There’s a part of me that had to smirk a little bit this past weekend. In the final weekend before Election Day, Air Force played Army for the first of four games. Before nearly 5,000 combined fans over two nights, neither branch gained bragging rights with Air Force winning the first night (4-2) and Army West Point winning on Saturday (3-1).
They’ll play again in late January in Colorado Springs. To me, there’s absolutely nothing better than when service academies play each other. The two games came opposite Air Force’s win over Army in football in West Point on Saturday.
There is no other “America’s game” like when service academies play each other because the players all graduate for something greater than the sport they play in.
Players of the Week
Player of the Week: Robert Morris’ Alex Tonge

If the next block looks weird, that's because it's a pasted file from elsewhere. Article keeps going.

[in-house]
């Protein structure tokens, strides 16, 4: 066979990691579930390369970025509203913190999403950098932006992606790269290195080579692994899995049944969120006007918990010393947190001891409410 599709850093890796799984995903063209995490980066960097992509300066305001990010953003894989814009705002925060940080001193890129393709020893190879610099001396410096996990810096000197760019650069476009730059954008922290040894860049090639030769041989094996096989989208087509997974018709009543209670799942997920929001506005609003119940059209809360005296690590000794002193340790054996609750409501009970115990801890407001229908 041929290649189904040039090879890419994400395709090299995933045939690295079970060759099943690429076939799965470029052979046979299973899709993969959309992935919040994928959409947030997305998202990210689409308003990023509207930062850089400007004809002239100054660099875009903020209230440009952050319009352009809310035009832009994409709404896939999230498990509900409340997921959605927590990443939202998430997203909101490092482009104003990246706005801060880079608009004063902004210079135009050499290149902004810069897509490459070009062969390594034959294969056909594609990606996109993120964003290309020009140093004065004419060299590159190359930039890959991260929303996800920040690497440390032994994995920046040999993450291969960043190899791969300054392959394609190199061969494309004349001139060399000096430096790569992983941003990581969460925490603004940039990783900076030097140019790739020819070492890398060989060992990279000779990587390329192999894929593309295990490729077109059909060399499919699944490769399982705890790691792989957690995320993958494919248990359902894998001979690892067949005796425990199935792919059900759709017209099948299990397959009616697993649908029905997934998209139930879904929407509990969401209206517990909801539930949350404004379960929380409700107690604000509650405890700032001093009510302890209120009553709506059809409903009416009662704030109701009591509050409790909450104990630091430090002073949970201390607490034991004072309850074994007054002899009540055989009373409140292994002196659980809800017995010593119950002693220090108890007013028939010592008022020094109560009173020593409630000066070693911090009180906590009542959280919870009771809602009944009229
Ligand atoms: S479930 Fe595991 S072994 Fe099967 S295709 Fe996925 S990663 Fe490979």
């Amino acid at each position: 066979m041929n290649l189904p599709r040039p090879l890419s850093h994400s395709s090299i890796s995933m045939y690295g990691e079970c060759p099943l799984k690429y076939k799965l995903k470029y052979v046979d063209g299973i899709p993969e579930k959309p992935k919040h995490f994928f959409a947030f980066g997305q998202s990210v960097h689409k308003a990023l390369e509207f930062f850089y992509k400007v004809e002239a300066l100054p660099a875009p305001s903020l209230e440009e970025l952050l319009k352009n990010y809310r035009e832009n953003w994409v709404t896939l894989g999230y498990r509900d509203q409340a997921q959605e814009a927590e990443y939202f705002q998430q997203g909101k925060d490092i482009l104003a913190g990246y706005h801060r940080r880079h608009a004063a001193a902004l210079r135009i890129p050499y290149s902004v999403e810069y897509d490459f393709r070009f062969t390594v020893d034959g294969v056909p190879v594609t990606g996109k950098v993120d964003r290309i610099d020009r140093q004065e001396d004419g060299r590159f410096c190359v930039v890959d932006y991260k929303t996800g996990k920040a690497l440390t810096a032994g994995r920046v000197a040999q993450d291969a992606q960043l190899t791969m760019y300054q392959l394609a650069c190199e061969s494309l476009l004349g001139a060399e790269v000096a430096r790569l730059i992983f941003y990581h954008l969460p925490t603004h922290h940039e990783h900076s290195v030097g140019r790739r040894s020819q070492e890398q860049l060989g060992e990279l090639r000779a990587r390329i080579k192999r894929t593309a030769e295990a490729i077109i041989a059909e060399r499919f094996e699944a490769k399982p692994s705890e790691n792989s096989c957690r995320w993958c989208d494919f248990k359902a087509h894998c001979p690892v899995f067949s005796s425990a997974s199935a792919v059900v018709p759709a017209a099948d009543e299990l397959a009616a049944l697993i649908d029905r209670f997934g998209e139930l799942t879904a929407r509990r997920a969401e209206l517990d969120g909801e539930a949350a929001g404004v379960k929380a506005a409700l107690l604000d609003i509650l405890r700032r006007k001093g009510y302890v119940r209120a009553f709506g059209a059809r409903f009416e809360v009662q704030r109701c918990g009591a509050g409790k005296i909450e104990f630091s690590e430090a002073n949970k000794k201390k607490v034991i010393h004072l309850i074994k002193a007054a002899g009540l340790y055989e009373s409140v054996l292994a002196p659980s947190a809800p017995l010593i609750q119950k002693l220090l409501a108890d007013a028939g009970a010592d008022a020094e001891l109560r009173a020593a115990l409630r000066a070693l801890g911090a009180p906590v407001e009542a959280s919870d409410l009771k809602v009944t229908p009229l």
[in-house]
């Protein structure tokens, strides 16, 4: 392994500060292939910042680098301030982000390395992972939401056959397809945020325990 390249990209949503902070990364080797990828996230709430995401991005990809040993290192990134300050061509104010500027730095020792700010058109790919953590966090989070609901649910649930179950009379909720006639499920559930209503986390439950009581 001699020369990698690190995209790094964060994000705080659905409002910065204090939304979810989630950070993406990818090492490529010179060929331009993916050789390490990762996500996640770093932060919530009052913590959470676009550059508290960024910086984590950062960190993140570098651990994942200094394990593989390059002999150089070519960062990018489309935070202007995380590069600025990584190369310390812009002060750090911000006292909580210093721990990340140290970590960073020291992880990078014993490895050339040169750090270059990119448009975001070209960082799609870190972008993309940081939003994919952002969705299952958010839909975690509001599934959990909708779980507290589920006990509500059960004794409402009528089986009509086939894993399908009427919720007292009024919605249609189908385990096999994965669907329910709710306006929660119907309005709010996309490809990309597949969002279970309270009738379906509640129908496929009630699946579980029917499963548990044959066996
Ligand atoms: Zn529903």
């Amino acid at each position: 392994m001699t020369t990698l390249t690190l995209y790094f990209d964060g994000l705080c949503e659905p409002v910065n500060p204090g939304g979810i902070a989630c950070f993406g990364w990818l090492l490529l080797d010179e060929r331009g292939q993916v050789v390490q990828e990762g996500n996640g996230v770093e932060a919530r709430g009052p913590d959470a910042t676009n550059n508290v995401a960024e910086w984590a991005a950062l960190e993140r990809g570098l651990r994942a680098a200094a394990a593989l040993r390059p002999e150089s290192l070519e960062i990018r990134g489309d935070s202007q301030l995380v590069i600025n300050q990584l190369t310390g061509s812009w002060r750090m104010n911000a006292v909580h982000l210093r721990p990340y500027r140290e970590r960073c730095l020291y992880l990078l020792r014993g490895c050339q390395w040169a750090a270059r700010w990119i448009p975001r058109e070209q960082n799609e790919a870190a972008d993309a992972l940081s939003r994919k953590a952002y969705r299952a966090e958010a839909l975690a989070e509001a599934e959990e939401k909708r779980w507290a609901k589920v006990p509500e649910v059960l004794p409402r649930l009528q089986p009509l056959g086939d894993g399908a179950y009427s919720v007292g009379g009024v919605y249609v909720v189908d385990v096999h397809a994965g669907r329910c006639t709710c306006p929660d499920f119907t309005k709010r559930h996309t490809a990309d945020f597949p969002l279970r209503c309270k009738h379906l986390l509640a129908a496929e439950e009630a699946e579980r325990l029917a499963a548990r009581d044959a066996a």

Tonge scored two goals and two assists as Robert Morris handed previously undefeated Ohio State its first defeat, then its first winless weekend. In a 6-2 win on Friday, he scored the first goal, then added what was the eventual game-winner. In Saturday’s 4-4 tie, he had two assists, including one that was a behind-the-back, no-look pass.
Defensive Player of the Week: AIC’s Andrew DeBrincat
DeBrincat had four assists in a three-point weekend over the Holy Cross Crusaders. That included three on Saturday in the 4-4 tie where the Yellow Jackets rallied from down two goals.
Goalie of the Week: Canisius’ Charles Williams
Williams tallied 84 saves over the weekend as the Golden Griffins took four points in a sweep over RIT. In the first game, he saved 41 shots in a 1-0 shutout that included 21 saves in the third period alone.
Rookie of the Week: Robert Morris’ Luke Lynch
Lynch scored two goals and two assists in RMU’s weekend sweep over Ohio State. On Saturday. He scored his first collegiate goal in the second period, then added his second with the game-tying goal with under five minutes remaining in the game.